STUFFED BEEF BRACIOLE
Italian Home Cooking
by Julia Della Croce
Zia Rita's Stuffed Beef Braciole
My aunt Rita Ghisu came from Cagliari. Her cooking is like her, elegant and refined—like these braciole stuffed with mortadella, pistachios, savory crumbs, and grated Parmigiano-Reggiano cheese. Use flank steak or thin slices of rump steak pounded 1/4 inch thick.
• 2½ pound Flank Steak, 3/4 inch thick, partially frozen
• 1/4 cup chopped, toasted shelled Pistachios
• 6 large cloves Garlic, chopped
• 2 medium Shallots, minced
• 5 tablespoons chopped fresh Flat-Leaf Parsley
• 6 tablespoons freshly grated Parmigiano-Reggiano or Grana Padano Cheese
• 12 thin slices imported Mortadella, or Prosciutto
• 4 tablespoons extra-virgin Olive Oil
• 1 tablespoon unsalted Butter
• 2 28-ounce cans crushed Italian Plum Tomatoes
• 2 teaspoons Sea Salt
• 1 cup good-quality Dry Red Wine
• freshly ground Black Pepper
• cotton butcher's twine or strong toothpicks
1. Butterfly the steak and pound it to a 1/4-inch-thickness. Place the steak cut side up with the grain parallel to the edge of your counter edge. Cut into 12 pieces, each 3 x 4 inches. Distribute the pistachios, garlic, shallots, parsley, and grated cheese over each. Then roll a slice of Mortadella into a cigar shape and place it in the center of each piece of meat so that it lies in the same direction as the grain. Roll up each bundle of meat tightly and tie it securely with butcher's twine. Alternatively, use toothpicks to keep the rolls closed. The rolls should be neither overly tight nor overly loose.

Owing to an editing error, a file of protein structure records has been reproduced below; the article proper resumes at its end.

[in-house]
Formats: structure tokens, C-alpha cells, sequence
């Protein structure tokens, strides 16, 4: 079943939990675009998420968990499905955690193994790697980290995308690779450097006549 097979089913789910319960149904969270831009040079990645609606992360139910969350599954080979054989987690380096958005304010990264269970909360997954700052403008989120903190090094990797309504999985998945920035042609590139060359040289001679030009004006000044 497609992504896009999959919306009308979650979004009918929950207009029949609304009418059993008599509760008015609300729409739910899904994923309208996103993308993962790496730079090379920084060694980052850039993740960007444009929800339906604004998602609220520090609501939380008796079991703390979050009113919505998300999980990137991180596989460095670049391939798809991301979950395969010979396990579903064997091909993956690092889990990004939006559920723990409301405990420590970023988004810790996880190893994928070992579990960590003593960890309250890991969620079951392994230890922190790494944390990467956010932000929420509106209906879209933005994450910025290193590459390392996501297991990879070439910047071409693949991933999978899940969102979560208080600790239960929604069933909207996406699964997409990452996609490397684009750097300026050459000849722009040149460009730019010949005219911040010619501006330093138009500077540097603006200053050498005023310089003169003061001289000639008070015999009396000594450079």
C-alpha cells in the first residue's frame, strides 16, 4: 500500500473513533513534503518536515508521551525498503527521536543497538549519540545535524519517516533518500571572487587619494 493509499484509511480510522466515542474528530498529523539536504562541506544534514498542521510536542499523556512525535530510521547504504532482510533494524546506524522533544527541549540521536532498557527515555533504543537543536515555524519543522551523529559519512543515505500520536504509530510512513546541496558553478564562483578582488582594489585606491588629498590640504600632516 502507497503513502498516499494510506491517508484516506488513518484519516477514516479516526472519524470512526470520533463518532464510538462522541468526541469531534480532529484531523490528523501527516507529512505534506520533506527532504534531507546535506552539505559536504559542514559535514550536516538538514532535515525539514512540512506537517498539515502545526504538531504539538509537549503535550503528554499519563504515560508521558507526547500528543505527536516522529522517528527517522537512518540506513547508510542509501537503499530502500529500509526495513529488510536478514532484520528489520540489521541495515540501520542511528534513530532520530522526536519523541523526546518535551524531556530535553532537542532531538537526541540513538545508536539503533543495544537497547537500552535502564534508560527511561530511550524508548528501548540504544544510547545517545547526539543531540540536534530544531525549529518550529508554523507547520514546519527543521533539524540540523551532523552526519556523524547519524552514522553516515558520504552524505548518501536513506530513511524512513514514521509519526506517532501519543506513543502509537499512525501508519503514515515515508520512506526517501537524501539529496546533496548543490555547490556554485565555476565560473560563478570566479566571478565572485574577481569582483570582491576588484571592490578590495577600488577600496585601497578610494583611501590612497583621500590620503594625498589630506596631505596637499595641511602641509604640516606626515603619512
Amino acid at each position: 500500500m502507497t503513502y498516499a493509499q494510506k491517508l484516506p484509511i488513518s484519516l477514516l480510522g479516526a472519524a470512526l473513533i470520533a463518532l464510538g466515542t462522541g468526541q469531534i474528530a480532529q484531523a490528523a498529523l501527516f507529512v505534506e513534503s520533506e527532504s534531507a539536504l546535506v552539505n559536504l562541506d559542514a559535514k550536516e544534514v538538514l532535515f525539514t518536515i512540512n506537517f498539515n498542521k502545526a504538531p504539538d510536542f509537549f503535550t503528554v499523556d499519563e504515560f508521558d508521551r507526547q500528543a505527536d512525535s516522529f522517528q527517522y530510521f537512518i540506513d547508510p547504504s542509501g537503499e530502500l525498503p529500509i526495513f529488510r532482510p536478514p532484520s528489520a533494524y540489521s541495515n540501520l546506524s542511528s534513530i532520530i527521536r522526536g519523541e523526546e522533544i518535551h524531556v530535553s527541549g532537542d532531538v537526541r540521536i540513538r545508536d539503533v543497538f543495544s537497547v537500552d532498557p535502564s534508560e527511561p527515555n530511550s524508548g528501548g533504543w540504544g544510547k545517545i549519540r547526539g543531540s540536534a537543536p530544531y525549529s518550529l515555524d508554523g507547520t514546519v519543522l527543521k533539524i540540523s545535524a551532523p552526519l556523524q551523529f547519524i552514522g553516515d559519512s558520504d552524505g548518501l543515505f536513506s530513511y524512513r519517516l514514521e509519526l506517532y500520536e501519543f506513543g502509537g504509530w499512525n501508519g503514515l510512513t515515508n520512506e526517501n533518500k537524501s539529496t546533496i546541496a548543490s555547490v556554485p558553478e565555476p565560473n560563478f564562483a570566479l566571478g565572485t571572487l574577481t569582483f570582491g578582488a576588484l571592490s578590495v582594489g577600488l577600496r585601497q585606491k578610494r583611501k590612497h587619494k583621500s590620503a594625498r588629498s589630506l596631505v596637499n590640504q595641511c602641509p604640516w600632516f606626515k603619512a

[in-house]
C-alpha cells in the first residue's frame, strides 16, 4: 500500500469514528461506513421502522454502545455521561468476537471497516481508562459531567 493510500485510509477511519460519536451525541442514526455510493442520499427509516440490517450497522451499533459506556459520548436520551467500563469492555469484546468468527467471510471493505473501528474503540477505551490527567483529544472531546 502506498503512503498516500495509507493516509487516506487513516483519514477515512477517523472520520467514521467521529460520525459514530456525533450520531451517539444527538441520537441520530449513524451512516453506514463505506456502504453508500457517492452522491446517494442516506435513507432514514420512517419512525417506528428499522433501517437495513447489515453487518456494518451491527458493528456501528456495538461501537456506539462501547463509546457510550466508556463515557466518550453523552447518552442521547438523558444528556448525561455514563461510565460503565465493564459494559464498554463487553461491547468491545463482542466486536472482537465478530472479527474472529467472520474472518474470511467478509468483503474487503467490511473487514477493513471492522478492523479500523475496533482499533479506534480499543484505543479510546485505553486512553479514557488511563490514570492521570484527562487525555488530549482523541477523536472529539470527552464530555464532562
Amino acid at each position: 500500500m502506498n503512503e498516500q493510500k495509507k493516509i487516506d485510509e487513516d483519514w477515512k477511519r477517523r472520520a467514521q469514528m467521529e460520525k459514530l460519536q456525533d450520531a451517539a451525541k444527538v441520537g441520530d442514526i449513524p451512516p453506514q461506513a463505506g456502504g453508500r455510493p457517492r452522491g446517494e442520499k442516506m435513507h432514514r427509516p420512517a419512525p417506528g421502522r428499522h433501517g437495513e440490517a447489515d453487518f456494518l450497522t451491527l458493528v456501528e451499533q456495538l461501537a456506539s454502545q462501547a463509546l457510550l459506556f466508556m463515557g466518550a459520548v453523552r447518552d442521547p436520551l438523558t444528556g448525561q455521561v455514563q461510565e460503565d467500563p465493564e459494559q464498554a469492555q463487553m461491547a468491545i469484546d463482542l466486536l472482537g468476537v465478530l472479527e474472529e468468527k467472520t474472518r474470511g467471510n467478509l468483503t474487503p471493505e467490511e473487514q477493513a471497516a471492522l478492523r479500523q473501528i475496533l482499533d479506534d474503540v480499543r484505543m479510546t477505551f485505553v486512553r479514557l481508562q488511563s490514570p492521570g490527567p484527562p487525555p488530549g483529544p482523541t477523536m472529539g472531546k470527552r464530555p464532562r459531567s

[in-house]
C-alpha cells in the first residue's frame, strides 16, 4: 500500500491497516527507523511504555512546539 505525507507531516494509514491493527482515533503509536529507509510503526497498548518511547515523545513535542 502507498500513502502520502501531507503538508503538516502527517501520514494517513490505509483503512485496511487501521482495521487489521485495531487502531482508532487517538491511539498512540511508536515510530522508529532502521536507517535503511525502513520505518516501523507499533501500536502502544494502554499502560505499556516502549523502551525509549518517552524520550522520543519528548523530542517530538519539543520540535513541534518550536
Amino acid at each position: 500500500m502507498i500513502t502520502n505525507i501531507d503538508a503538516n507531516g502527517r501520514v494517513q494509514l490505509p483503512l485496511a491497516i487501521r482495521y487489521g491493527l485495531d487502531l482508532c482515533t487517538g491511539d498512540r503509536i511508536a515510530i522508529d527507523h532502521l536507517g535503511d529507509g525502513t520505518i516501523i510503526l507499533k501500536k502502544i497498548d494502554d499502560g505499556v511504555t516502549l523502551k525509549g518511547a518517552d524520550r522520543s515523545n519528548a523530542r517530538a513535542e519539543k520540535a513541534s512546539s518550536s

2. In a Dutch oven that is large enough to accommodate all the Braciole at once without crowding, warm the olive oil and butter together. When it is hot enough to sear the meat, slip the Braciole into the pan. If the pan is not large enough, sear in two batches. Brown the Braciole on all sides over medium-high heat, about 15 minutes. Lower the heat to medium-low and add the tomatoes and salt to the pan. Partially cover and simmer over the lowest heat so that barely a bubble breaks the surface, about 1 hour. Add the wine and continue to simmer until the meat is very tender, about 2½ hours.
3. Add pepper to taste and check for seasoning. Allow the Braciole to settle for 15 minutes before serving. Remove the string or toothpicks. Serve the sauce over freshly cooked polenta, rice, macaroni, or strand-type pasta. Serve the Braciole separately as a second course.